meant to be held together

   just well enough

to host and raise young.

When examined

   closely, the gossamer

threads seem so easily 


It is not a false

   comfort offered the baby bird.

How else does one

   cultivate the will to fly?



I come by it honestly,

my affinity for blue.

It’s a birthright.

Tahoe’s shades, from

smutty to cerulean,

informed my early imagination.

Where I used to call home

is now where I get to visit

on ‘special’ occasions,

few and far between, and

short…unsatisfying, but

adequate in the absence of

the deepest hues of my 

most preferred shade elsewhere.

Twilight skies, and cobalt

specimens aside, there are

so few opportunities to bask

in the lush loveliness of

the proper blue.

 Lake Tahoe

NEWS AT 11:00

Sneaking sips of
"the good air"
is not enough for us.

We, who falter at
intersections, aware
of the power of

turn our backs
to the polluted tides
and struggle to swim
against the current.

Vintage dispositions
disguising radical urges,
we capture with words
and dreams
and paintings

the colorful contrast to
the shadow side of
brightened, whitened
(bleached, parched)
News at 11:00.



Hungry ghosts push my shopping cart.

I don’t know what to feed them to

make them be quiet and go away.

The smoky burn of scotch…single malt, please…

Incense (sage and cedar)

a wee nip of pomegranate juice, or 

perhaps some peppered chocolate?

Tobacco, or spices?

What will appease them today?

What will lay their noisy chorus to rest?

It’s not the goods they want; it’s the

attention.  No wine can pass skeletal

jaws and be tasted; no smoke can be

scented or savored with lungs that are

themselves in dust.

They envy the juice of life that we

still retain, ours by birth, but on borrowed time.

So lift the glass,

   light the candle,
     burn the incense

         and lay the chocolate on your tongue,

lest someday you join the chorus and

become just another hungry ghost.


Today's LittleNip:


You are cordially invited

to make full use of your

remarkable intuition,

your unique perspective,

and your charged enthusiasm.

“How?” you ask…I’m glad

you asked.

It doesn’t matter.

Work where you work.

Play at things that

make you happy.


Do these often.

Shine as bright as you dare.

The world needs you,

now as much as ever,

to accept the invitation you

were given at birth…to


RSVP daily.


Loch Henson is an El Dorado County native, born and raised in South Lake Tahoe. She currently works as a bookkeeper to support her horse and alpaca habits. Exploring the threads of thoughts and emotions within poetry is a persistent fascination, and she is becoming more active in sharing her work with others, including some of the many poetry groups in Placerville.‬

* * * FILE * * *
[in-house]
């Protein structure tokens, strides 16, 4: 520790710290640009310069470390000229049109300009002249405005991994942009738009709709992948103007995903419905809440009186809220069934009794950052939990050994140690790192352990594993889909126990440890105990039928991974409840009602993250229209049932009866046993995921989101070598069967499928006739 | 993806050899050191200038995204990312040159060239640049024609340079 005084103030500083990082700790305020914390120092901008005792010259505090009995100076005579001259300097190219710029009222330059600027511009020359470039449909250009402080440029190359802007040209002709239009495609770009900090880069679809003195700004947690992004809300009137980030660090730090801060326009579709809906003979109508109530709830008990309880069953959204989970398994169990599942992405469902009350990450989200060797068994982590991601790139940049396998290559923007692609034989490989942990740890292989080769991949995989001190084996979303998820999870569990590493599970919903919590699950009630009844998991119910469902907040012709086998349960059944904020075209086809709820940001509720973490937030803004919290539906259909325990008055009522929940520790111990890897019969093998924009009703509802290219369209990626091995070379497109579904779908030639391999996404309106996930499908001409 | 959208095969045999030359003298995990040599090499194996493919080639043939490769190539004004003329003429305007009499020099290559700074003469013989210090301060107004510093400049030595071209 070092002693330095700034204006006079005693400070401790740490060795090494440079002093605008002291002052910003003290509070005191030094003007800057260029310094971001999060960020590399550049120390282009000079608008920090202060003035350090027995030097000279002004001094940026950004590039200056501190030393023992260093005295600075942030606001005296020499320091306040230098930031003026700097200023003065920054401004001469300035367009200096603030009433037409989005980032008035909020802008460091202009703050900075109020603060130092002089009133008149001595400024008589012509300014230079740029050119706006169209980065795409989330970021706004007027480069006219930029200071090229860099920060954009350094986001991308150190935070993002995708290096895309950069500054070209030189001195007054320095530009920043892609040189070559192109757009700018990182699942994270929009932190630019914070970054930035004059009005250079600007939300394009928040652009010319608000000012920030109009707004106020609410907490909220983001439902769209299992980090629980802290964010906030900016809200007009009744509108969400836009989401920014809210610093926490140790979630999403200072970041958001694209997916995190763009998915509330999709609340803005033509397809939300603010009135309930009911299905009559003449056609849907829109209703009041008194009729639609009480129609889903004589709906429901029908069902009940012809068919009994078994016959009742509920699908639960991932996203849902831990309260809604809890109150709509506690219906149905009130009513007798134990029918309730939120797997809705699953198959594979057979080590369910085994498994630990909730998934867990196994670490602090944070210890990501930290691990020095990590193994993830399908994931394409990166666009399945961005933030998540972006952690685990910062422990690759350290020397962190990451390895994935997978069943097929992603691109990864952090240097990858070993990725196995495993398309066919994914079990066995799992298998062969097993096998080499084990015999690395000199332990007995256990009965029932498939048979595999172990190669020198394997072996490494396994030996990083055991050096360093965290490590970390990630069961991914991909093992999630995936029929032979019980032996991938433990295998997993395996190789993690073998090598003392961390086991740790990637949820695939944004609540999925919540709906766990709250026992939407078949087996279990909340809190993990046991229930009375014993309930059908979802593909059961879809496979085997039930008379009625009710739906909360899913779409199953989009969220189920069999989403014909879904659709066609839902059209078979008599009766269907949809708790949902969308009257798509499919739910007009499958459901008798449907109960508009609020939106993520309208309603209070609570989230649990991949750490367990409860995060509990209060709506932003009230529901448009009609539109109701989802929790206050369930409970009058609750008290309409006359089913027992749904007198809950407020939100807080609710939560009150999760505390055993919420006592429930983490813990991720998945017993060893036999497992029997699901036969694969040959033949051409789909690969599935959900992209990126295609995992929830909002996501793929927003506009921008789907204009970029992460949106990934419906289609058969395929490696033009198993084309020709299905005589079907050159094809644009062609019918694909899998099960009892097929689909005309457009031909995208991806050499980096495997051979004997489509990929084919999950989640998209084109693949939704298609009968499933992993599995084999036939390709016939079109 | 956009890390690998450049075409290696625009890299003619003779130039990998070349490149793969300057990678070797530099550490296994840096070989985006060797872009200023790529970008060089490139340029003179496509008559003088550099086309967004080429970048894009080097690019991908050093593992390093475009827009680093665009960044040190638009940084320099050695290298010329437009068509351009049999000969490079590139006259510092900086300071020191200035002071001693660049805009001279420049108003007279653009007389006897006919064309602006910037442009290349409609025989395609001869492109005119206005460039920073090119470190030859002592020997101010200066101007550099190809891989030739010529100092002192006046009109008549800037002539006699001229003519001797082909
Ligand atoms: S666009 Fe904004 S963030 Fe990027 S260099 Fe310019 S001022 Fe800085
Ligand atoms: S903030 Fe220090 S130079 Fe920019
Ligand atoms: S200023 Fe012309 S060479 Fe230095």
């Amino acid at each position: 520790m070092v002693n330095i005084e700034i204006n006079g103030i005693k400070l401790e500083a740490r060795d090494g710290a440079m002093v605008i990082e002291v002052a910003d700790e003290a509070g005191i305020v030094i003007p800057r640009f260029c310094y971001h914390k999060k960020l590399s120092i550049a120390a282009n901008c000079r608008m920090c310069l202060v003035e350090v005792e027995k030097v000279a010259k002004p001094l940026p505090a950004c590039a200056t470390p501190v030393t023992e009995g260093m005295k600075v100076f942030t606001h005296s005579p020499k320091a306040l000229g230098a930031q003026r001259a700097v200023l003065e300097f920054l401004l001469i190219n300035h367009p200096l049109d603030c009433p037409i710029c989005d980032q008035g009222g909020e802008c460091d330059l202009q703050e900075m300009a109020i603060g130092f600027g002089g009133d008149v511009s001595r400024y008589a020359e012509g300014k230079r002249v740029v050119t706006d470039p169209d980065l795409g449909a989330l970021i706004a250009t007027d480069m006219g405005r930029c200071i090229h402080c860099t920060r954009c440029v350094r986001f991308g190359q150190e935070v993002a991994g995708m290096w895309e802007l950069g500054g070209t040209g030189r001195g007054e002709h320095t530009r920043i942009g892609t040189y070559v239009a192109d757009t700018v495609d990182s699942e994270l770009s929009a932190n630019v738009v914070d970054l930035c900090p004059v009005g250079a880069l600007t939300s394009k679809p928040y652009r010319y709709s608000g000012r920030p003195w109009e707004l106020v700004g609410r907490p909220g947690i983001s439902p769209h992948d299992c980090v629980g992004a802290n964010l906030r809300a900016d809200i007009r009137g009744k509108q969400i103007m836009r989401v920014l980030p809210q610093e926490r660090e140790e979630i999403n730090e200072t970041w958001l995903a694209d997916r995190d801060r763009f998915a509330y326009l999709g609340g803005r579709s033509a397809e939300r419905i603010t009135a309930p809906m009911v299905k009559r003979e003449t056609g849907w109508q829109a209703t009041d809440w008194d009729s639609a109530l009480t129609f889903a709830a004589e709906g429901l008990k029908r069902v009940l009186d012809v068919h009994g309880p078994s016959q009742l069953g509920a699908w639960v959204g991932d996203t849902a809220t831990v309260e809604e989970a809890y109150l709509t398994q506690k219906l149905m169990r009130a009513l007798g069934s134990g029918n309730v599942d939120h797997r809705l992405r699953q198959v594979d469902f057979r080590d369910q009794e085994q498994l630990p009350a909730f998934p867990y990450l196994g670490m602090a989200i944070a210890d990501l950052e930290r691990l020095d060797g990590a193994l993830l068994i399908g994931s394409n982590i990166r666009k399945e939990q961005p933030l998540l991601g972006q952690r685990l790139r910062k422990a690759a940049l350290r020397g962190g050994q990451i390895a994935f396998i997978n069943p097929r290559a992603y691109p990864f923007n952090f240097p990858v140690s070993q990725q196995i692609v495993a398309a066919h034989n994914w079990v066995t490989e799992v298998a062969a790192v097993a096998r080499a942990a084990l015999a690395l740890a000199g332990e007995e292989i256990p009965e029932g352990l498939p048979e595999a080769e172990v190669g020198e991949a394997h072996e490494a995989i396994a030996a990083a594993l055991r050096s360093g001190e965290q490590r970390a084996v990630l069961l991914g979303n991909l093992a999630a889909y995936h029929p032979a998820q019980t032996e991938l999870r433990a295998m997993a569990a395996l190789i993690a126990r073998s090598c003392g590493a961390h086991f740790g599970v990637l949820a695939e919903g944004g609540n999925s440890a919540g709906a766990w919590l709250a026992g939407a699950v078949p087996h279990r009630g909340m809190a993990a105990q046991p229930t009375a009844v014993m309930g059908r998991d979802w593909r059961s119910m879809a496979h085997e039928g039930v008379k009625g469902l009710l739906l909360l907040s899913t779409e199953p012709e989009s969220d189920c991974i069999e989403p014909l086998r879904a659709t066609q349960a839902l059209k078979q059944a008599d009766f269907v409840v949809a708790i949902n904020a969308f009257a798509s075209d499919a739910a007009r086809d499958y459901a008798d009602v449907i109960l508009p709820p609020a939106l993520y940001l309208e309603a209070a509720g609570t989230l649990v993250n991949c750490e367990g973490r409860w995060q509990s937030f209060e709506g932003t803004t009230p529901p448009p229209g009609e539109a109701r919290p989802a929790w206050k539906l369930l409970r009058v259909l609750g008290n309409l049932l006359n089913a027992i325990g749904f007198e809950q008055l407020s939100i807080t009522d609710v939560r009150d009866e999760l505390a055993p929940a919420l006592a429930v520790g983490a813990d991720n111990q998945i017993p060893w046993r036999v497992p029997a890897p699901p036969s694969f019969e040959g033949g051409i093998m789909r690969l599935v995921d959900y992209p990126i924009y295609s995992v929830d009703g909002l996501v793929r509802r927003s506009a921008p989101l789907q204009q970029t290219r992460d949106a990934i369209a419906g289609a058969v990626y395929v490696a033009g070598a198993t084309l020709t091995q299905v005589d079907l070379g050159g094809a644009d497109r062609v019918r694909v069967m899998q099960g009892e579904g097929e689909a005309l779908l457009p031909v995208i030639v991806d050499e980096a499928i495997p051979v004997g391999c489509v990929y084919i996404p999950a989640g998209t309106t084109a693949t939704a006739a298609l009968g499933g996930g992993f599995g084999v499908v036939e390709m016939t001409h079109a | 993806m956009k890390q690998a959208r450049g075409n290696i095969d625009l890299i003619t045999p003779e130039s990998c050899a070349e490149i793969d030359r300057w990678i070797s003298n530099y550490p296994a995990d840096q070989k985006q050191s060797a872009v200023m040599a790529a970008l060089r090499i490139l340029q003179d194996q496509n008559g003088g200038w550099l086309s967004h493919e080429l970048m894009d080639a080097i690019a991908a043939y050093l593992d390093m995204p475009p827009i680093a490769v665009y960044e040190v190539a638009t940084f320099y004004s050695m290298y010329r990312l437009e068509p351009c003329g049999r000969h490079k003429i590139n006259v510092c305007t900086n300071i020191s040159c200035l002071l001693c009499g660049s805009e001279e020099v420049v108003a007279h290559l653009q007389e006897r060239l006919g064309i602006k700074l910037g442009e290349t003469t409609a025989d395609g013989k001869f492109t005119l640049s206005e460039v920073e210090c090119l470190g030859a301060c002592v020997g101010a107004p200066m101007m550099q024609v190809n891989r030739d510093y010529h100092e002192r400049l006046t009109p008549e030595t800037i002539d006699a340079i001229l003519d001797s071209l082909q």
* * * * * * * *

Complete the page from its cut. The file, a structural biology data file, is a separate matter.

Loch writes: The photo below is of me and my horse, Willie. ‪Willie is an excellent therapy horse, and in my other day job, I do Equine Assisted Therapy (animal-assisted psychotherapy for people, with horses on the treatment team). ‬And then ‪it took three years to make the decision to jump in, but I did finally did get to adopt alpacas. They've been with us coming on two years: "The Girls" are Annie, Pumpkin and Beth. We also have a llama named Dolly.  ‬

Welcome to the Kitchen table, Loch, and don't be a stranger!


Willie and Loch

Tuesday, November 25, 2014

Dancing the Joy of Words

Lamp Shadow on Wall
—Poems and Photos by Joyce Odam, Sacramento


Come, let us
dance the joy of words,
speak music.

Come, let us enter
the howling house
with its swirling of leaves.

Let us assign ourselves
to each other’s prayer.
Let us kneel and hold each other.

And if the wind stops howling
to hear its own silence,
let us sweep leaves.



Gold the color of gold; sky the color of sky;
thunder clouds, textural; the strange fierce light.

Soon the sound:
thunder; felt crackle; everything motionless.

Then a sway of blue . . .
not really blue . . . but feeling of blue . . .

The gold light spreads,
refracts; the gold fields start to sway.

A telephone pole shudders.

A long fence trembles and strains.
The huge sky billows and tears itself.

Nothing on the roadways
that form a cross here—no person—no cars,

only the great invisible force of light and the wide
bulging and swaying—the year

torn into another season— the moment charged
with some great ghost of gathered sorrow,

human-like—blent and moaning—wind-howl;
vast gold motion of field after golden field.  Rain.

 Field With Crows, No Dumping


It is the music—
torn shreds of it,
its fragments
remembering back into whole pieces;

or maybe it is the lack of it,      
the wish for music
as perfect
as that . . .

indifferent music, joyous for itself,
forgetting its composer,
its poorest listener,
filling other ears with perfection,

destruction, its cost for the envy:
the torn joy
of listening—
for the ache of it,

to hold it,

so, free it,
tear its pages and
mingle them into something larger—
a cacophony to fit the tears.  

 Full Moon

The hawks are becoming old for me.
They scream against the sky
though their eyes are silent.

They fly lower now,
now that they are heavy
and clouds are weary upon them.

It is an old season after all,
full of dim blue and sadness,
the painter in the field getting chilled,
and the light failing.



Now we go fuzzily into distance. Our glasses
are lost and we must learn to grope—trust

the assisting hands that reach toward us—
gesturing and pulling back. There is no

such thing as loneliness. Time will not
permit. We are ever in the non-revolving.

Music wobbles when we listen for perfection.
Facades are well-structured and have proven

themselves real. How can we believe otherwise? 
There are Sundays we must fill with our own

blessings. Some presence is always there. 
Our souls whisper. Our glasses are pushed back

on our foreheads. We laugh at Monday,
finding us unaware—time blurring up to us,

fresh as a  beginning— and we realize